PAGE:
• Consumer confidence is below its median only in Italy among EMU members.
• Services show a great deal of variation. The sector is weakest in Spain, below its median in Germany just above its median in France and yet quite firm in Italy – which is a contrast with Italy’s consumer confidence standing. This is somewhat curious since the services sector is the main jobs provider and jobs drive confidence.
• The U.K. is facing Brexit; soon (perhaps?) it will no longer be an EU member. It shows below median readings across the board and has the weakest sector ranking in each sector.
• Finally, the EU sentiment gauge at the end shows only France with a ranking above 50%. French sectors outrank German sectors in every case except for construction.

Table 3 looks at the consistency of the EU Commission indexes with respect to the Markit sector surveys. The two surveys seem to be very much on the same page with more recent weakness in Manufacturing than in services. Both show more sector weakness over 12 months than over three months or six months. And even more compelling is the queue rankings for manufacturing and services since January 2015. The industrial and services sectors also are ranked on a longer horizon that shows both are lagging their medians.

Table 4 excerpts the employment readings from the various sectors where concepts from current conditions to expected conditions to expected unemployment are presented. Not surprisingly, the sector rankings of job market responses show the most strength in construction that has been hands-down the strongest sector. This is followed by a firm signal for retailing. Both of these are for expected conditions. Industrial and services sectors both have below median overall activity readings. But for services, the actual employment assessment is still mildly above its median (54.2) and expected services employment is better still with a 65.3 percentile standing. The industrial sector has below median 43.4 percentile assessment of employment expectations. The survey of unemployment expectations is still relatively low at a 39th percentile standing. But also notice that it has been steadily climbing from July onward. This suggests that there may be more concern about the future than the sector employment indexes reveal.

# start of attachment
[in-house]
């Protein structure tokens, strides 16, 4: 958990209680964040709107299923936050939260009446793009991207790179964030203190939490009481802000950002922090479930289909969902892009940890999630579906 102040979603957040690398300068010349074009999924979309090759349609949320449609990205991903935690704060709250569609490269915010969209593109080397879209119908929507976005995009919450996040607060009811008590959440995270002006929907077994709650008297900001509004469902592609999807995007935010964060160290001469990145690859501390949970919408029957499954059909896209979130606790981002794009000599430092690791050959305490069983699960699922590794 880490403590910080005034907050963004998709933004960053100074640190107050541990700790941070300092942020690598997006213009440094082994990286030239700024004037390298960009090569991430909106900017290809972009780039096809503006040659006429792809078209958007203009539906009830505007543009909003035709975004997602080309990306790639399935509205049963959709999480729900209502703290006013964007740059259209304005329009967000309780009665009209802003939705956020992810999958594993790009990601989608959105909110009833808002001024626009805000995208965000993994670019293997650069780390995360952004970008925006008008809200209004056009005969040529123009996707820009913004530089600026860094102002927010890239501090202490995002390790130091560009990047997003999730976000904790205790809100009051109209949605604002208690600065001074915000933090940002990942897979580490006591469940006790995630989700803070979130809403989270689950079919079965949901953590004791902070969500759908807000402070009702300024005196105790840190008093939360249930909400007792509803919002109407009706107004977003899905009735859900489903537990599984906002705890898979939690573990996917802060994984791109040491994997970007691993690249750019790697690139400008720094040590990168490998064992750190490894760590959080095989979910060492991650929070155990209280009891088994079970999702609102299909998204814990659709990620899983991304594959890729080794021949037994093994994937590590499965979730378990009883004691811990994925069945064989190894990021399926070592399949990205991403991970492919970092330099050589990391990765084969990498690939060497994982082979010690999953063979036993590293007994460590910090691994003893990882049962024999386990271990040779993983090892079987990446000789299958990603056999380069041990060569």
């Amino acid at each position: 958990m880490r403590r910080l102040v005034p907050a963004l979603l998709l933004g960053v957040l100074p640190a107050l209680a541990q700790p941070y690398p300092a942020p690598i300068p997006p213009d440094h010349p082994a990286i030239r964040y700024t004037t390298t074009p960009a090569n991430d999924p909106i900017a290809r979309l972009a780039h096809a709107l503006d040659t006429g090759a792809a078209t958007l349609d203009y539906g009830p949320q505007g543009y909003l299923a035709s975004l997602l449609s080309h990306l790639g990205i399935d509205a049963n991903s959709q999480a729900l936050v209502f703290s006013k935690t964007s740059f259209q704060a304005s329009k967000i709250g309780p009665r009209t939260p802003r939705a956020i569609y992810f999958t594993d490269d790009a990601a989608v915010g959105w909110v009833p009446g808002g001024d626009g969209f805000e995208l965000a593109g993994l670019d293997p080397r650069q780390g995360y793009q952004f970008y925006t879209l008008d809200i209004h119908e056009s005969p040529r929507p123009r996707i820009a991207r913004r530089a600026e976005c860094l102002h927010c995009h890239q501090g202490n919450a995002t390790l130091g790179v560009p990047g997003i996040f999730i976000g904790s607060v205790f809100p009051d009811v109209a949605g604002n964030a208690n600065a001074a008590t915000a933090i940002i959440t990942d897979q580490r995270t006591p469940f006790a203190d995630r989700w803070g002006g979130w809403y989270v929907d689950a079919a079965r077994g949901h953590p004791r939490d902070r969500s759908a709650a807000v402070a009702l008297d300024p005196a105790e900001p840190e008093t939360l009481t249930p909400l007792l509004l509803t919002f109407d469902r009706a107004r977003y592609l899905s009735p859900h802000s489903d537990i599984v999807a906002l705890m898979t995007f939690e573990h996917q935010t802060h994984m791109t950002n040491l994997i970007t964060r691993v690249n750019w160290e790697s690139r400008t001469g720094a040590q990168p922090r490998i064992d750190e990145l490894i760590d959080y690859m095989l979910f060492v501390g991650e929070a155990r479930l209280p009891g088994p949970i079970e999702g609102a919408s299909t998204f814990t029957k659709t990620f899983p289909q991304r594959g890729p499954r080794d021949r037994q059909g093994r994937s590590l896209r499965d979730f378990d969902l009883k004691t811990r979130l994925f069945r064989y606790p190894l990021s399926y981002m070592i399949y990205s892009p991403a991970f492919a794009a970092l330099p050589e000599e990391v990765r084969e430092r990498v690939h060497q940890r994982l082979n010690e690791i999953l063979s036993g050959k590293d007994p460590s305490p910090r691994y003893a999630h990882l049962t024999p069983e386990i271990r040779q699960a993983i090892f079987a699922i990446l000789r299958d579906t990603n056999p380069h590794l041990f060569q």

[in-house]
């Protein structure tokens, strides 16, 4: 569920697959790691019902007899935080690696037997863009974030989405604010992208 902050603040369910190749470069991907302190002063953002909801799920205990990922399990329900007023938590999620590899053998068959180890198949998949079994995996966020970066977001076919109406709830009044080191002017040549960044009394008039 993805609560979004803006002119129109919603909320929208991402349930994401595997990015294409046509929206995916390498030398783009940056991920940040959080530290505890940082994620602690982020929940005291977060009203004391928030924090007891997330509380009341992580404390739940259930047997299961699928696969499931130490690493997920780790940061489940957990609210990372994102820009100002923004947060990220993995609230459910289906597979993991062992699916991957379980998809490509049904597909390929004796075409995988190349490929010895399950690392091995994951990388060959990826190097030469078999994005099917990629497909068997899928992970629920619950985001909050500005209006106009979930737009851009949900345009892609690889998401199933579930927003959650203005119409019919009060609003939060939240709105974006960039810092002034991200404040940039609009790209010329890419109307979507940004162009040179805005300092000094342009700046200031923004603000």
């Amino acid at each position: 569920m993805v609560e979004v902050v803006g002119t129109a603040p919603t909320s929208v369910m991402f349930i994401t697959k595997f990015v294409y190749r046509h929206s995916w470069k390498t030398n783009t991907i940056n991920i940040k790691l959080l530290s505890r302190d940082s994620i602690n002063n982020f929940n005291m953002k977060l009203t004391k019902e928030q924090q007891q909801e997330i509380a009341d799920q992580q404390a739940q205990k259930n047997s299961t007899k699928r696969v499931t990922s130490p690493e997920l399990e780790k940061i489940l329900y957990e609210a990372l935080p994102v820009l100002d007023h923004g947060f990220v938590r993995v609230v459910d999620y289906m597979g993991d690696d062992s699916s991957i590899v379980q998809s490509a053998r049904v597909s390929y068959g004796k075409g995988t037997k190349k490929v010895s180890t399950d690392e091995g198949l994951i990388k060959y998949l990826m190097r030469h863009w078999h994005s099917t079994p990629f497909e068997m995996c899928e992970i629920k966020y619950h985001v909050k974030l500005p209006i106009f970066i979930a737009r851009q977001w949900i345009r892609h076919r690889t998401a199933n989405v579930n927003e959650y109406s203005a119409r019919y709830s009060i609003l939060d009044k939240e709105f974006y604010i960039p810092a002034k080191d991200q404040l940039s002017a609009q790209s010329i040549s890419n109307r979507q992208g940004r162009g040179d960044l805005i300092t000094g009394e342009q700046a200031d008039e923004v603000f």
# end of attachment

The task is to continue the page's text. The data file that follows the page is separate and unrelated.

Table 5 looks at the past nine cycles in the EU indexes since mid-1989. The current cycle is still a work-in progress. But as weak as the indexes seem, this is still only a ‘garden variety’ slowdown. Only the ‘slowings’ of 1998 and of 2002 were milder. 1995 that was a significant slowdown for manufacturing but was not a recession and it saw a 16.4 point drop; this cycle has seen the EMU index drop only by 13.7 points. Of course, this slowdown is not over. Trade impairment is still the order of the day. Inflation is chronically locked below target on a global basis. Brexit is still in train. There is plenty of time for this cycle to get out of control. And while there are still structural problems eating at the local economies, there is no sense that a downturn is imminent. Policy is still punching away at making progress. But in Europe the Maastricht rules keep fiscal policy use at bay while Germany has chosen this time of global slack demand to run a fiscal surplus.

The future is still in flux. While all eyes are on the U.S.-China trade deal, there are still others to come. U.S. negotiations will have to be conducted with the EMU itself. If a trade deal is struck with China and if Brexit can be ‘solved,’ those two things would eliminate a lot of uncertainty which clearly has been dogging this expansion and holding back investment. For the time-being, consumer confidence is still relatively firm, consumers are still spending and jobs are still being created. But the failure of normal inflation to reignite and ongoing downward pressures on worker wages keep a sense of risk in play. Rising (yet still low) unemployment expectations in Europe seem to be keeping an eye on these trends.